A total of 150 second-year psychology students from Geneva University, Switzerland, took part in both parts of Study 2 for partial fulfillment of a course requirement. A total of 161 students completed Part 1, and 11 dropped out (6.8%) – three from the “prompt” condition, and eight in the “no-prompt” condition. Sample size was based on the availability of participants in the students’ pool. Eight participants were excluded because they expressed suspicion about the printing task in the text entry box at the end of the first session (for more detailed justification of this choice, see Supplementary Materials), resulting in a sample of 142, composed by 120 women and 22 men, with a mean age of 22.75 years (SD = 5.08).
Environmental attitudes were measured again with the 24-item version of the Environmental Attitudes Inventory (EAI-24) but this time in French (Moussaoui et al., 2016). Similarly, as in Study 2, items were rated from 1 (strongly disagree) to 7 (strongly agree). The EAI validated in French showed satisfactory reliability (Cronbach’s α = 0.772; M = 4.89, SD = 0.57). The reliability of each sub-scale was lower than for the full scale (Preservation: Cronbach’s α = 0.693; Utilization: Cronbach’s α = 0.608).
The recall item consisted of asking participants which message they had seen the preceding week on the printing preferences page. Four screenshots were presented: “Please consider the environment while printing” (the correct answer for participants in the prompt condition); “Please make your printing choices below” (the correct answer for participants in the no-prompt condition); “Please save paper while printing” (filler); no message (filler); and a radio button “I don’t remember.”
One week after the first session, 44.4% of participants in the prompt condition recognized the correct message, while 2.9% of participants in the no-prompt condition erroneously said they had seen the same prompt (“Please consider the environment while printing”). The majority of participants (61.4%) in the no-prompt condition said they had seen the sentence “Please make your printing choices below,” which was correct, while 31.9% of participants in the prompt condition said wrongly they had seen this message too. A small number of participants in the prompt condition (4.2%) and no-one in the no-prompt condition said they saw the filler prompt (“Please save paper while printing”). Around 6% in each condition said there was no message, and 12.5% in the prompt condition and 30% in the no-prompt condition answered they did not remember.
An ANOVA was used to test our main effects and interaction hypothesis. Means according to the experimental condition and the level of attitudes are presented in Figure 2. The association between environmental attitudes and behavior was marginally significant, F(1, 138) = 3.13, p = 0.079, = 0.022, meaning that there was a trend for participants with higher levels of environmental attitudes to select environment-friendly options when printing (Cohen’s d = 0.30). The main effect of prompts was statistically significant, F(1, 138) = 6.93, p = 0.009, = 0.048: printing choices were more environment-friendly in the presence of prompts (Cohen’s d = 0.45). However, no interaction appeared between environmental attitudes and prompts, F(1, 138) = 0.58, p = 0.449, = 0.004. Similar to Study 1, we ran the analysis on the two sub-dimensions of attitudes. Neither the main effect of Preservation on behavior, F(1, 138) = 2.14, p = 0.146, = 0.015, nor the interaction with the prompt condition, F(1, 138) = 1.05, p = 0.306, = 0.008, was significant. Similar results were obtained for Utilization: main effect F(1, 138) = 2.21, p = 0.140, = 0.016 and the interaction, F(1, 138) = 0.00, p = 0.974, = 0.000.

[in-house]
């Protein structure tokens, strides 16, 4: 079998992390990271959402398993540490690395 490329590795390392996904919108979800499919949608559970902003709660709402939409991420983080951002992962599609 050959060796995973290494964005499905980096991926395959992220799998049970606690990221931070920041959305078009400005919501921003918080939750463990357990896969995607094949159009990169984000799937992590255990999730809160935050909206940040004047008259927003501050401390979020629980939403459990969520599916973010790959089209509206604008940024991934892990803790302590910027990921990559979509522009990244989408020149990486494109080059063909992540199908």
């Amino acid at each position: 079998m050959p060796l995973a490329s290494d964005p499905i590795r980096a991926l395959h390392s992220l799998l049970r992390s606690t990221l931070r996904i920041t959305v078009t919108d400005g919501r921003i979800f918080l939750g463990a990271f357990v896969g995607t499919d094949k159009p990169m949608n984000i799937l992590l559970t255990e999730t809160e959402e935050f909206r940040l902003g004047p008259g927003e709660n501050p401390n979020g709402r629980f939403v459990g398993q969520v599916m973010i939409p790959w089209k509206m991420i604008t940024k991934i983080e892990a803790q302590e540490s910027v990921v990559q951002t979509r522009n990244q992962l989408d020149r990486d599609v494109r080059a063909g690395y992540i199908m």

Figure 2. Score of printing choices (highest = more environment friendly) according to the presence/absence of prompts and the level of environmental attitudes (median split) in Study 2. Errors bars represent 95% CI.
Because a non-significant p value cannot be interpreted as proof of non-existence of the effect (Dienes, 2014), Bayesian statistics were used in order to provide more insight into the possible lack of interaction. Indeed, the non-significance of the interaction obtained in Study 2 could either be caused by data insensitivity or be an indicator of no interaction among our variables of interest. We used the model comparison procedure (using a uniform prior) to test the likelihood of a model containing only main effects (the null model) compared to a model including the interaction. The model comparison suggested that the data were slightly more likely to be observed under the null model containing no interaction, as confirmed by a Bayes factor of BF01 = 2.683, meaning the data were close to three times more likely to have occurred under the null hypothesis (only main effects) than under the alternative hypothesis (including interaction). However, given the size of the Bayes factor, strength of evidence would be considered as anecdotal (Jeffreys, 1961; Lee and Wagenmakers, 2013).
Results from Study 2 confirmed a main effect of prompts and a marginal effect of environmental attitudes but no significant interaction when selecting environment-friendly options when setting printing preferences. The dependent variable used in the second study was successful at removing the ambiguity issue that arose in the first study, and all participants made a choice, even in the no prompt condition. This might explain why the pattern was different from Study 1 where no participant turned off the screen when there was no prompt, even those with high levels of environmental attitudes, and argues in favor of the idea that the interaction obtained in Study 1 was an artifact. However, the size of the BF obtained in Study 2 is not sufficient to claim that no interaction happened. Consequently, we found that a third study was necessary in order to gain more support for one hypothesis or the other. Because the dependent variable in the second study was detected by some participants to be part of the experiment as reflected in the text entry box, we decided to change our dependent variable measure and use a less costly design with hypothetical choices.